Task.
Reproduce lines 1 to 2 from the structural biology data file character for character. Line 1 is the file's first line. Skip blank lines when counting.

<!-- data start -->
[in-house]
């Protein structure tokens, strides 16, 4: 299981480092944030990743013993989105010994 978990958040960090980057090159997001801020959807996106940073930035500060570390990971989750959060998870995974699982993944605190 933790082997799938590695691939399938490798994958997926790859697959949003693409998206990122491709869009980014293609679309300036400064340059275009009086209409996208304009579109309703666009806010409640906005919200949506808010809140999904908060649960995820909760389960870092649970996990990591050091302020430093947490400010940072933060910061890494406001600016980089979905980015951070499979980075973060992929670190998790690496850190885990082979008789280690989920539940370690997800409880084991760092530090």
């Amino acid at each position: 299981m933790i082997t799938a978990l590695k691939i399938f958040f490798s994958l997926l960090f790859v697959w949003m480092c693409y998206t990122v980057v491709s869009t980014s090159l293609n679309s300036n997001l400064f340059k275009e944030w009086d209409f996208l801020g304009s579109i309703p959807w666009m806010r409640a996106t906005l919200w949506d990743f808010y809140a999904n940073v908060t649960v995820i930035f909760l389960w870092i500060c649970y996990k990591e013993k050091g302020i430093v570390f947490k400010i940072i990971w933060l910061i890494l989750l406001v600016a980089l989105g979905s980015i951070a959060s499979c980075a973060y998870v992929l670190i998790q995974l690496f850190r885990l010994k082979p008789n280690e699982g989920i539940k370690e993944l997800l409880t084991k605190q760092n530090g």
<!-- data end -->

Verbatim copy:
[in-house]
């Protein structure tokens, strides 16, 4: 299981480092944030990743013993989105010994 978990958040960090980057090159997001801020959807996106940073930035500060570390990971989750959060998870995974699982993944605190 933790082997799938590695691939399938490798994958997926790859697959949003693409998206990122491709869009980014293609679309300036400064340059275009009086209409996208304009579109309703666009806010409640906005919200949506808010809140999904908060649960995820909760389960870092649970996990990591050091302020430093947490400010940072933060910061890494406001600016980089979905980015951070499979980075973060992929670190998790690496850190885990082979008789280690989920539940370690997800409880084991760092530090």